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James bent backward and listened to his spine crack. Despite the noises, his back was in better condition, or at least a few decades younger, than Mrs. Gonzales’s, which was why he was helping her lug bolts of fabric up the stairs. It was her second granddaughter’s quinceañera in a couple of months, and she was sewing all the dresses, which meant stitching up about a million miles of pink satin and tulle.

At least Mrs. Gonzales’s granddaughter was shorter than he was. With Mrs. Maldonado’s granddaughter’s prom dress the previous year, he’d been roped into acting as a living dress stand while it was hemmed, instead of just helping with the hemming. Dylan still had the photos hidden somewhere. He didn’t actually mind helping out with things like hauling groceries, rolling tamales, or handstitching a million seed pearls onto white taffeta. The women of the building had acted as Dylan’s aunties and grandmothers over the years, providing babysitting, hand-me-downs, advice, and more than a few meals when he and Dylan got truly desperate.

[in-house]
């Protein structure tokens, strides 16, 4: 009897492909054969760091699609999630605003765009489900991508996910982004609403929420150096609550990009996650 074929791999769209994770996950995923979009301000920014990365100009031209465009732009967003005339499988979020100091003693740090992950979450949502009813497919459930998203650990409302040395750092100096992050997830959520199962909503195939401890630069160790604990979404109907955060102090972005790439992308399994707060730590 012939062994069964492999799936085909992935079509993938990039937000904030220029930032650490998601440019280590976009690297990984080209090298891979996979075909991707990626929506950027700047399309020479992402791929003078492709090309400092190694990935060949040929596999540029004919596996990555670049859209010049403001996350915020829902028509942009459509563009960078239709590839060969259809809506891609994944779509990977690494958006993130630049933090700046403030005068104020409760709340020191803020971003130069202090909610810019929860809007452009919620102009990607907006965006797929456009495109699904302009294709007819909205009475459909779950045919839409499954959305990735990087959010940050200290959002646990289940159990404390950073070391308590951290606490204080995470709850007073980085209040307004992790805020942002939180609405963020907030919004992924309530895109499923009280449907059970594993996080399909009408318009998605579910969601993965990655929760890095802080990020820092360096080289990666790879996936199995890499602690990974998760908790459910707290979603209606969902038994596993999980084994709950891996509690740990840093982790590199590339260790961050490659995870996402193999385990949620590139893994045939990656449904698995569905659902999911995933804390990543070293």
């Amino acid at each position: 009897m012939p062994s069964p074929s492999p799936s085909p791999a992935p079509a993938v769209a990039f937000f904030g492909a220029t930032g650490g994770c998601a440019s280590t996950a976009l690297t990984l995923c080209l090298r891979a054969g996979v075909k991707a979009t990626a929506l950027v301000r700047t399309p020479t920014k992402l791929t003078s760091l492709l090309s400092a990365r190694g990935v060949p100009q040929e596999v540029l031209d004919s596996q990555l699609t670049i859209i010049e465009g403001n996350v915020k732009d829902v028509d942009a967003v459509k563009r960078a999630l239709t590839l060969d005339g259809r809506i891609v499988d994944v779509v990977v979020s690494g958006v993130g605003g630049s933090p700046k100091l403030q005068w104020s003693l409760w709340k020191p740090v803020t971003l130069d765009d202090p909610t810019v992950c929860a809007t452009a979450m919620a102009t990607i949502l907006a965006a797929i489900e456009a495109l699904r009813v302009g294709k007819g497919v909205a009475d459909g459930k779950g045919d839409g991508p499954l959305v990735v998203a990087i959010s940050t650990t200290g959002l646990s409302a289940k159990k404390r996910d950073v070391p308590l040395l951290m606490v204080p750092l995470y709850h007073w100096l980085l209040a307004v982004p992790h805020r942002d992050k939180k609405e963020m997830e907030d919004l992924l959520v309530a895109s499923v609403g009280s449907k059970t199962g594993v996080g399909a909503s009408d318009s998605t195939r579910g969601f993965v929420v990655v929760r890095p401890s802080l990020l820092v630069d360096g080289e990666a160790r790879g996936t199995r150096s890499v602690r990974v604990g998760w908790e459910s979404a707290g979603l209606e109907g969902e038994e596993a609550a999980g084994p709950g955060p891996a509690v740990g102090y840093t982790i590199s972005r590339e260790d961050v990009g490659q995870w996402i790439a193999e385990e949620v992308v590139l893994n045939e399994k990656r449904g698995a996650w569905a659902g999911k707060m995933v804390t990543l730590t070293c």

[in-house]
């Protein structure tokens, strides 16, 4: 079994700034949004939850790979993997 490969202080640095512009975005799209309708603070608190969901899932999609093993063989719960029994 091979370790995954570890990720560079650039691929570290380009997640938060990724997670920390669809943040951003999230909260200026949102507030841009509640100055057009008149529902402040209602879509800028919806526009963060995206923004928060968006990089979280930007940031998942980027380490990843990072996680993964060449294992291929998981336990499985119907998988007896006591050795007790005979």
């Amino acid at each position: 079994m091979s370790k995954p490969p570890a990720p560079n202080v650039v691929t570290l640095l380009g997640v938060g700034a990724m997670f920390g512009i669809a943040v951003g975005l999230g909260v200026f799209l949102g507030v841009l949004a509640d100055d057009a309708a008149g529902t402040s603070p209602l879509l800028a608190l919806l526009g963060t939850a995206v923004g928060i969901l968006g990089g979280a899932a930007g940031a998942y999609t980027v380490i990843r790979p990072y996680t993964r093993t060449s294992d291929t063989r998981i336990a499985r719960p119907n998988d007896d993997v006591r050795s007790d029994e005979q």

Mrs. Gonzales let them into her apartment where the Virgen de Guadalupe stared at him from at least three walls.

“¿Dónde los quieres?”

“Con los demás.”

James put the bolts of fabric on the table with a half dozen others while Mrs. Gonzales went into her kitchen to make them both some coffee.

He followed her into the kitchen, which was identical to his, where she poured them both thick black coffee, then stirred in condensed milk until it was nearly white. “James, I’ve been seeing you with a man lately? The women are saying you have a boyfriend?”

He accepted a cup of coffee. “I might.” He supposed it had to happen sooner or later. Every other person had been the center of gossip in the building at one point or another. James had managed to avoid it, mainly by being the most boring person on earth.

“You might? I think you do. He looks handsome.”

James pretended to think about it. “I guess. If you like that type.”

“And he looks rich?”

James blew on his coffee. Mrs. Gonzales always made it nuclear hot. “He might be, a little.”

“Rich is good.”

“It’s not important.”